Depression


Depression can happen to anyone and does happen to one in four of us over our lifetimes. If you are depressed, you may feel that nothing can help, but this is untrue. Most people recover from bouts of depression and some even look back on it as a useful experience which forced them to take stock of their lives and make changes in their lifestyle.

Different factors that make it more likely to happen including: biological make-up, upbringing or reactions to life events. What keeps it going is how we deal with those things. The way we think and what we do affects the way we feel.

Depression is often accompanied by other feelings such as guilt, shame, anger and anxiety. In therapy we look at what is keeping the depression going and use CBT interventions to break that cycle.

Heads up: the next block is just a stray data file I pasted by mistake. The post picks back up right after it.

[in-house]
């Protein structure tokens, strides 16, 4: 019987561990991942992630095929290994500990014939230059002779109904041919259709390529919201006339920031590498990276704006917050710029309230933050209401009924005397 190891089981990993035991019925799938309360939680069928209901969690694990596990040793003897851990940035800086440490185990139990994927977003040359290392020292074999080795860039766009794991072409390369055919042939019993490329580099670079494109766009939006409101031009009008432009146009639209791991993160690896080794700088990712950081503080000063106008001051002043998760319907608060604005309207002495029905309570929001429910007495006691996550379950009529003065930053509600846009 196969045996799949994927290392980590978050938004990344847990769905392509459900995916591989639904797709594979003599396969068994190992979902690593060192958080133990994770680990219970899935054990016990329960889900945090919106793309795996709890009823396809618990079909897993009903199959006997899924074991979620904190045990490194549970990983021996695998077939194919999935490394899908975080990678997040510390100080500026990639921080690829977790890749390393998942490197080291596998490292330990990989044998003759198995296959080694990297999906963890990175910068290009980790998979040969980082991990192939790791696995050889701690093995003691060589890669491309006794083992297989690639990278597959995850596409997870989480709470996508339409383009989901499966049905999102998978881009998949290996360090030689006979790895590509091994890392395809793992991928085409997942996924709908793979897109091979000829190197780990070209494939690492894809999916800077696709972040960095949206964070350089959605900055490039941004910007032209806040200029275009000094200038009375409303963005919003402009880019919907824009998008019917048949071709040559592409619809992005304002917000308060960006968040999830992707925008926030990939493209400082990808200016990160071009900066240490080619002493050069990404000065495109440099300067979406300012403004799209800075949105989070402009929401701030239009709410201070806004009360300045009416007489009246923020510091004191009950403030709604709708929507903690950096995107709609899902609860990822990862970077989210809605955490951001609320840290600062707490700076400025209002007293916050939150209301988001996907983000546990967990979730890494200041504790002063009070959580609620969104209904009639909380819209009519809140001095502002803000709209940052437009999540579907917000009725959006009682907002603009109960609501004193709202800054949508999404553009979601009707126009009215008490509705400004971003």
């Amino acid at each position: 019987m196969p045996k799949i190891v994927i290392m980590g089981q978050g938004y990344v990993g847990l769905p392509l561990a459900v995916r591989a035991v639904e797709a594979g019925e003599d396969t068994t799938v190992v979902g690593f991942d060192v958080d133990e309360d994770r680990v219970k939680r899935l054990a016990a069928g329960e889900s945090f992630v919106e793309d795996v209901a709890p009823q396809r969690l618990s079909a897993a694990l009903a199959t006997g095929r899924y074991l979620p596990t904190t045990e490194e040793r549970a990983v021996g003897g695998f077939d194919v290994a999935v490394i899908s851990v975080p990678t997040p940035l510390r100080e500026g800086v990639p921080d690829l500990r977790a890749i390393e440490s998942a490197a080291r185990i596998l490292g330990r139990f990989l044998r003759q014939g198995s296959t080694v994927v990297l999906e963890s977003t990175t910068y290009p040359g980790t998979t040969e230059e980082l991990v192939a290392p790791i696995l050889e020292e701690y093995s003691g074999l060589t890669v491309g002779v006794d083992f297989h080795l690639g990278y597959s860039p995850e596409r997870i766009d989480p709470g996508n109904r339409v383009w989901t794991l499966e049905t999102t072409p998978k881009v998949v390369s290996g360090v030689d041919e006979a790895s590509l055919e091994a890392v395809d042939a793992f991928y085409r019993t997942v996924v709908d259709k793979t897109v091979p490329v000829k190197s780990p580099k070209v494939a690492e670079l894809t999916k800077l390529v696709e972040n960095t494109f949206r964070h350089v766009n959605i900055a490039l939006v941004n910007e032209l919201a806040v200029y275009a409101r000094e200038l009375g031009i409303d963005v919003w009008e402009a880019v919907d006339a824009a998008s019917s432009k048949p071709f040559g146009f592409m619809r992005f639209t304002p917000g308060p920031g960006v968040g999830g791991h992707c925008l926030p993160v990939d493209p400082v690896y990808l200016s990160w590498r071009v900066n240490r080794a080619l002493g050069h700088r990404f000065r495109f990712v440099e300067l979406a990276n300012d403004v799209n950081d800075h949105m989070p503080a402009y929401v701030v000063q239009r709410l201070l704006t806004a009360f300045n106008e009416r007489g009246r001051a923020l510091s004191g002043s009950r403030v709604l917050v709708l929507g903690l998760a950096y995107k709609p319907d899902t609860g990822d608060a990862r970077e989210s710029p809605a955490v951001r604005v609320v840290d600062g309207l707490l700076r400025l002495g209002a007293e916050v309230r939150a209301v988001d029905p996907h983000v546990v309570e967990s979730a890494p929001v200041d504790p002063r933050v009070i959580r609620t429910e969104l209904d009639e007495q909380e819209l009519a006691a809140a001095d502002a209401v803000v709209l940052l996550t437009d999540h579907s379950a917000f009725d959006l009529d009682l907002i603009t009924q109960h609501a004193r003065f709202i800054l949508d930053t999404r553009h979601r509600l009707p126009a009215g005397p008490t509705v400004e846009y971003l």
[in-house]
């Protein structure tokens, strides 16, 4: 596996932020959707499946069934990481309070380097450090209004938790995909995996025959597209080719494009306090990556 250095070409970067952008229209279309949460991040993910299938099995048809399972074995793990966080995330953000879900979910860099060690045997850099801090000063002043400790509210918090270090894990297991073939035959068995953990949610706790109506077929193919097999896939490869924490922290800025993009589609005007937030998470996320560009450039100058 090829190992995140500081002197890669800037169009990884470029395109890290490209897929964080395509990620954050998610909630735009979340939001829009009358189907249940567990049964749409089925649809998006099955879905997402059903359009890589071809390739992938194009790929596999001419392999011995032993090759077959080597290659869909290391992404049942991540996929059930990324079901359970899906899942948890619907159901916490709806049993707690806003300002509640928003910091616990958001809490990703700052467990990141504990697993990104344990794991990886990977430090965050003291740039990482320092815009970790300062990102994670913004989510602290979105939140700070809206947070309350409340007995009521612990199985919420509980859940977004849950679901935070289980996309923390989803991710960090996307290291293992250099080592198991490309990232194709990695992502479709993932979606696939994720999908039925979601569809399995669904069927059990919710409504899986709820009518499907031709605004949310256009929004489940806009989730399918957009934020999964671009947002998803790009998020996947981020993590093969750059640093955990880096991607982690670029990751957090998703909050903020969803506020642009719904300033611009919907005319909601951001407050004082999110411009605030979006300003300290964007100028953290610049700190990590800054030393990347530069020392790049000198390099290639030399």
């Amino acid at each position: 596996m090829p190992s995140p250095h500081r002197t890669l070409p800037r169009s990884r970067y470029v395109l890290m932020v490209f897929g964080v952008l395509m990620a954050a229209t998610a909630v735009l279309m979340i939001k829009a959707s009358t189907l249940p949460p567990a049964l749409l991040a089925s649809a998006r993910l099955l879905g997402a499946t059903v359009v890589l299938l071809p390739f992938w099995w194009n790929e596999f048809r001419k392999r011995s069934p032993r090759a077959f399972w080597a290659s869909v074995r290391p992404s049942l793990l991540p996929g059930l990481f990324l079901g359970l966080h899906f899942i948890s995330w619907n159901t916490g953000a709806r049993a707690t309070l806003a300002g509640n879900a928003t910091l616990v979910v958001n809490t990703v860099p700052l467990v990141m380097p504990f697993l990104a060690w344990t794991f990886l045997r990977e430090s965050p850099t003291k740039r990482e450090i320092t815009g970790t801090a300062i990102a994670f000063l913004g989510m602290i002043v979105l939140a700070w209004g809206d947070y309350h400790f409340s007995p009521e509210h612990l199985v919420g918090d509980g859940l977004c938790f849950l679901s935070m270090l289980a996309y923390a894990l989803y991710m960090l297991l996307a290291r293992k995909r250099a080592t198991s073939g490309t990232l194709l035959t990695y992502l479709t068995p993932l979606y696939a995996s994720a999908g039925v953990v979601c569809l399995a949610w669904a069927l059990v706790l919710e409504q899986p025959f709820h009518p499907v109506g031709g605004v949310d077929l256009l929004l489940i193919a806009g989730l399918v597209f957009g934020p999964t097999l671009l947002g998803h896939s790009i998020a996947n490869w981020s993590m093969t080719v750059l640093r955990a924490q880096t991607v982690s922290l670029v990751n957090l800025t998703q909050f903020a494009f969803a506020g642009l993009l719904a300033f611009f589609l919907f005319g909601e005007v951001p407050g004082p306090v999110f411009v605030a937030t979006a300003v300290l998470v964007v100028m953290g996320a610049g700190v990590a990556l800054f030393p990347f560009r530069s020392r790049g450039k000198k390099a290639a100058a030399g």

We often use the expression "I feel depressed" when we're feeling sad or miserable about life. Usually, these feelings pass in due course but if the feelings are interfering with your life and don't go away after a couple of weeks, or if they come back over and over again for a few days at a time, it could be a sign that you're depressed in the medical sense of the term. In its mildest form, depression can mean just being in low spirits. It doesn"t stop you leading your normal life, but makes everything harder to do and seem less worthwhile. At its most severe, major depression (clinical depression) can be life-threatening because it can make you feel suicidal or simply give up the will to live.

If you are experiencing sucidal thoughts it would be advisable to talk to your GP ASAP or attend your local A&E department.